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BioE Stem Cell First Human Cord Blood Stem Cell to Turn into Lung Cell

BioE Stem Cell First Human Cord Blood Stem Cell to Turn into Lung Cell

BioE Stem Cell First Human Cord Blood Stem Cell to Turn into Lung Cell

BioE Stem Cell First Human Cord Blood Stem Cell to Turn into Lung Cell

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BioE®, Inc. has announced that researchers at the University of Minnesota, using BioE's proprietary stem cell isolation technology, derived the company's Multi-Lineage Progenitor Cell™ (MLPC™) from cord blood and differentiated it into lung cells responsible for making surfactant, a substance enabling respiration.

To the researchers' and BioE's best knowledge, this is the first time human stem cells - from any source - have differentiated into type II alveolar cells, the type of epithelial cells that help stabilize the lung's air sacs during breathing.

Type II alveolar cells also can turn into type I alveolar cells, which form the thin, blood-gas barrier through which gas exchange occurs during respiration.

Results of the University of Minnesota's MLPC study were presented this past weekend at the International Society for Cellular Therapy's (ISCT's) 12th annual meeting in Berlin.

"Turning a cord blood stem cell into an alveolar cell represents a significant milestone in stem cell research," said David McKenna, M.D., assistant professor of Lab Medicine and Pathology and assistant medical director of the Clinical Cell Therapy Lab at the University of Minnesota, and BioE research collaborator.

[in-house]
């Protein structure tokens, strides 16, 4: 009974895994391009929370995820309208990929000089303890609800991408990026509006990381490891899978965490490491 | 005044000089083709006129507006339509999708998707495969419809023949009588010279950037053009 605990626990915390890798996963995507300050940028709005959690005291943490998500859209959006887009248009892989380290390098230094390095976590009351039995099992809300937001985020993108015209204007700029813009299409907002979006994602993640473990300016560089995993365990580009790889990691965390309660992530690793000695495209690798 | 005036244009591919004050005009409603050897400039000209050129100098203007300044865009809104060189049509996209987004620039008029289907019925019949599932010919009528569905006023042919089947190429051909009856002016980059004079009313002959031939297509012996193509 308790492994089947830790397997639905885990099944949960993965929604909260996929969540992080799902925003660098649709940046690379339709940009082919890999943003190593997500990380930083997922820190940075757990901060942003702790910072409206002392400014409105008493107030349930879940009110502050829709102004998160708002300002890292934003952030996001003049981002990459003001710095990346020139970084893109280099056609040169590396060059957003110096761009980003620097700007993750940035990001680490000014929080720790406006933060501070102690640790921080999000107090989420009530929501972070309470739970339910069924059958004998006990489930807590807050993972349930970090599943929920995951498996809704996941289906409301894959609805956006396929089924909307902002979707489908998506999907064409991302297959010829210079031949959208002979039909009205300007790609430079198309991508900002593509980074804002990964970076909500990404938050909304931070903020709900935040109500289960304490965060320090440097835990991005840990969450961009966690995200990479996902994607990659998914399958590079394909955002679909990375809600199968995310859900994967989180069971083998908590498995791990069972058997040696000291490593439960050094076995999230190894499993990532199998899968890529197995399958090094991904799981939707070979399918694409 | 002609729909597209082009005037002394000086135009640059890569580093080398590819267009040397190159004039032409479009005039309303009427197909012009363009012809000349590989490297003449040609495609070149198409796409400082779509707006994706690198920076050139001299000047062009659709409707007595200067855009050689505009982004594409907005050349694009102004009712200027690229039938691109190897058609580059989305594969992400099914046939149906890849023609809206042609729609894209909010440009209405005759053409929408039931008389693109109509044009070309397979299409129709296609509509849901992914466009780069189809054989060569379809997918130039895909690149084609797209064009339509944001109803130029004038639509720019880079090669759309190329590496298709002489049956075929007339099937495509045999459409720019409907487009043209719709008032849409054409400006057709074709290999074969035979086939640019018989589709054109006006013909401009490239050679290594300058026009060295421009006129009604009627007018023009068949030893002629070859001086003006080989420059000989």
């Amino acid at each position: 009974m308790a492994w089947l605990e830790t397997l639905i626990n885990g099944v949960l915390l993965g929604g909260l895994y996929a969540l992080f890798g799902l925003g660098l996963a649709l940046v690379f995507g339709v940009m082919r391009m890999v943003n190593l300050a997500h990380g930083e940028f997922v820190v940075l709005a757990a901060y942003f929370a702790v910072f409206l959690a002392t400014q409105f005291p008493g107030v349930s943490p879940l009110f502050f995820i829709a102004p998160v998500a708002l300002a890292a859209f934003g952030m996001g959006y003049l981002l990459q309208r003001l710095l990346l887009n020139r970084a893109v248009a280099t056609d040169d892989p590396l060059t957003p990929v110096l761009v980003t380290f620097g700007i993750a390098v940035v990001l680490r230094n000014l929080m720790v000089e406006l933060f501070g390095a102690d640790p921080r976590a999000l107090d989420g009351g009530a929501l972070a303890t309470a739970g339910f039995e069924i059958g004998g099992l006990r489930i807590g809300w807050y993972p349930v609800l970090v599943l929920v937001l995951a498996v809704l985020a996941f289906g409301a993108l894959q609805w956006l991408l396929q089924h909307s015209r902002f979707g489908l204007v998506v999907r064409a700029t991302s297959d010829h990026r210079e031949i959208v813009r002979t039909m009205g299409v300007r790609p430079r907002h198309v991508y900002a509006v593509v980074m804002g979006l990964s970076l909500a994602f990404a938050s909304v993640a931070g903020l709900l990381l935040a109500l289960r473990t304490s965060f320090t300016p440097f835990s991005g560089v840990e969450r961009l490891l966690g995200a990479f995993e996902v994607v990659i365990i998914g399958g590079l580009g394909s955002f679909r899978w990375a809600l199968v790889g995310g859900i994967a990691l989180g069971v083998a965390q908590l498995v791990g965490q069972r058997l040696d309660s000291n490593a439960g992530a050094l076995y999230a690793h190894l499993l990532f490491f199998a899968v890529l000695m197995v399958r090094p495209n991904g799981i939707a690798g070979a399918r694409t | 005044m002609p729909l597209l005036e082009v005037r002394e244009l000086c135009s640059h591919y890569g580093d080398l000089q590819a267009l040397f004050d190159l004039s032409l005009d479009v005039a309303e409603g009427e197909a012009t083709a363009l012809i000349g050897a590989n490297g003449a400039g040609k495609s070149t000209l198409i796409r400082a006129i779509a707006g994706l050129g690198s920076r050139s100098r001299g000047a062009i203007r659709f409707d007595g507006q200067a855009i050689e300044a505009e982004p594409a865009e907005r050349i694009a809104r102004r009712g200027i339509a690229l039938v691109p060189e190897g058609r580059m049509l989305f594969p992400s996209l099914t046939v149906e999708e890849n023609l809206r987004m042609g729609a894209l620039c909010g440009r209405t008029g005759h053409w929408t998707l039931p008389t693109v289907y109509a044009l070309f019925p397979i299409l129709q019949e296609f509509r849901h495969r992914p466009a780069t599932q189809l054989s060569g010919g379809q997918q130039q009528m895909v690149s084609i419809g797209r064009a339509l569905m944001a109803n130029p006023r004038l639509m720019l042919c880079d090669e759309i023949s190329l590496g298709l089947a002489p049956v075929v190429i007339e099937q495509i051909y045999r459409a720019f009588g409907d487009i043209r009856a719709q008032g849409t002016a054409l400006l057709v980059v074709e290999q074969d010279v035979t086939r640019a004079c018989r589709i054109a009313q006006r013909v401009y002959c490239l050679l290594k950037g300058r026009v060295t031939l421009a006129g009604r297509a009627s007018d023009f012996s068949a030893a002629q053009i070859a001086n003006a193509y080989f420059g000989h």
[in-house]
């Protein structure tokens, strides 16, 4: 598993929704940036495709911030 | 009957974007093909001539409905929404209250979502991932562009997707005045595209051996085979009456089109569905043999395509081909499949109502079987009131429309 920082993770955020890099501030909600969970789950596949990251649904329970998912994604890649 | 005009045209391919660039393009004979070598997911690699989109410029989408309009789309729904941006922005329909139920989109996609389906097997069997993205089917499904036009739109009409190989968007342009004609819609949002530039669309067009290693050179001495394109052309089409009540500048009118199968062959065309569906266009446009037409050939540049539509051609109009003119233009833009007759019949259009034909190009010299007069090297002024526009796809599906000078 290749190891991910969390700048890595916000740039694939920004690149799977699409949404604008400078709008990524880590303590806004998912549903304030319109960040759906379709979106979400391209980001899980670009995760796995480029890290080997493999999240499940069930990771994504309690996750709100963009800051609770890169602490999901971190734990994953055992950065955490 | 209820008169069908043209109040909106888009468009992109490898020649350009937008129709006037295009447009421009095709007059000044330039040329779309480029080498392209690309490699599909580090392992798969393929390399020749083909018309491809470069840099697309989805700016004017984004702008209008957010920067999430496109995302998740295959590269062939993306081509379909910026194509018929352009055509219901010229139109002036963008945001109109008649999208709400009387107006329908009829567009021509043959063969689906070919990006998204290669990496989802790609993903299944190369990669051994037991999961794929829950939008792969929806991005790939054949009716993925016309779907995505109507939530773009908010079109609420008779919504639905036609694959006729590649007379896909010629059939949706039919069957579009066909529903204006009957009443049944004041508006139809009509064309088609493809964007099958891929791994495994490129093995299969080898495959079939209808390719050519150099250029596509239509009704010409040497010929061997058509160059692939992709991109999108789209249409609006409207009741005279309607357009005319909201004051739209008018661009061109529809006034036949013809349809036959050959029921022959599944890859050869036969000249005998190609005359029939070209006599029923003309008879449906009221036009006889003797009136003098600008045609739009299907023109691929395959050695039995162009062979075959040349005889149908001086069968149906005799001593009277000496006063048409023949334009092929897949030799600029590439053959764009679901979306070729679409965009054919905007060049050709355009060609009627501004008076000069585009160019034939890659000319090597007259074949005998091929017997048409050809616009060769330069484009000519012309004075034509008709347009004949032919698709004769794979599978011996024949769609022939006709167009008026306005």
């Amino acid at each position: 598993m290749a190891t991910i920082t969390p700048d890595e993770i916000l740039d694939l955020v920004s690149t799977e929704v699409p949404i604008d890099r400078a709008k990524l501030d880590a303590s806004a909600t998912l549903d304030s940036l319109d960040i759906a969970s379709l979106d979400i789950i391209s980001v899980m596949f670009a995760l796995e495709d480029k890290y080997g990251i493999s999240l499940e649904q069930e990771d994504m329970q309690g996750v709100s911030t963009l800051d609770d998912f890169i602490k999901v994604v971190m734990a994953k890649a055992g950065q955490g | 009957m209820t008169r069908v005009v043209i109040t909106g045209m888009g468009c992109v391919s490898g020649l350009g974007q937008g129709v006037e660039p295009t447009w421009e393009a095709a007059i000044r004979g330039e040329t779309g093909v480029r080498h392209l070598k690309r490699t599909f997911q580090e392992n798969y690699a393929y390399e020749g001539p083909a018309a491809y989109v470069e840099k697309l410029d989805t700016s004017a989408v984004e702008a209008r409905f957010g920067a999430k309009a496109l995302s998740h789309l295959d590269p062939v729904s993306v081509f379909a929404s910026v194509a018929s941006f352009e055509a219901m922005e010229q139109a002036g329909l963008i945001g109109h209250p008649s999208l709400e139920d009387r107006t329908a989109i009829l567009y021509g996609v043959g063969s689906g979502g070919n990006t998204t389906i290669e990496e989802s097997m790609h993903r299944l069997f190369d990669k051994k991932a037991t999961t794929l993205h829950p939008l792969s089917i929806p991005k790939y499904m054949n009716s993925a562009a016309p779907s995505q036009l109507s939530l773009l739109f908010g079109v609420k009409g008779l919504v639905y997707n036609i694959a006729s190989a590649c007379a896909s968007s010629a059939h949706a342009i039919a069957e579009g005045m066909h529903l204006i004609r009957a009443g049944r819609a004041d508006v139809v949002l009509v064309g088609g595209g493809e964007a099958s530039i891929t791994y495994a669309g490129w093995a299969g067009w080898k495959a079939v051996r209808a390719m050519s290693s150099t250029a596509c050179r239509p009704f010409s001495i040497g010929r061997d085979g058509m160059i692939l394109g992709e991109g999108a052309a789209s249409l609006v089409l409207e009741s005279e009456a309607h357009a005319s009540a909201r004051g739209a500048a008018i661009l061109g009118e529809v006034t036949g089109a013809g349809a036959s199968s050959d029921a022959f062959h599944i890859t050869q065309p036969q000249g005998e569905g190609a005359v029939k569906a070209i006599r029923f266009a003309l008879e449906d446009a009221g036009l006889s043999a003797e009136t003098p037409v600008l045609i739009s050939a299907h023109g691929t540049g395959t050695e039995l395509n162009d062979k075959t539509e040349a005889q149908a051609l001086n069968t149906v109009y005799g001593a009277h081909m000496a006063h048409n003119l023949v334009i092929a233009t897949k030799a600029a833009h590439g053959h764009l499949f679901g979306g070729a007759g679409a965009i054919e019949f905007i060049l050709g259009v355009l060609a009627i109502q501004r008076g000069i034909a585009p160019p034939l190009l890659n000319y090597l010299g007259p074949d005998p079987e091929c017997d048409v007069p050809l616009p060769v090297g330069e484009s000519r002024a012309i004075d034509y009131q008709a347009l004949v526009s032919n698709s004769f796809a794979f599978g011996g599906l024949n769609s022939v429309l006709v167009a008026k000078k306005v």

"Though further research is needed, it's plausible the MLPC could be used to help develop a human lung model for research purposes and/or eventual therapeutic application to treat a number of respiratory conditions - such as emphysema and pulmonary fibrosis, as well as pulmonary injury due to therapy-related causes."

The results of the University of Minnesota study also further demonstrate the MLPC's ability as a cord blood stem cell to expand and differentiate - in a controllable fashion - into tissues representative of the three germinal layers (e.g., ectoderm, mesoderm and endoderm), which give rise to the body's more complex tissues, organs and organ systems.

Typically, researchers confirm endodermal potential by differentiating a stem cell into hepatic (liver) cells.

In the case of the MLPC, researchers have demonstrated its endodermal potential by turning it not only into liver and pancreas precursors, but now, alveolar cells.

"The latest University of Minnesota research on the MLPC confirms our belief that it has vast potential as a robust research tool," said Michael Haider, president and chief executive officer for BioE.

"The availability of a highly functional human lung model in vitro is something that has eluded researchers for some time and will prove to be very valuable for studying respiratory conditions."

"We look forward to working with Dr. McKenna and his team to translate this early MLPC discovery into a human model for lung disease research in the near future and potentially therapeutic applications thereafter."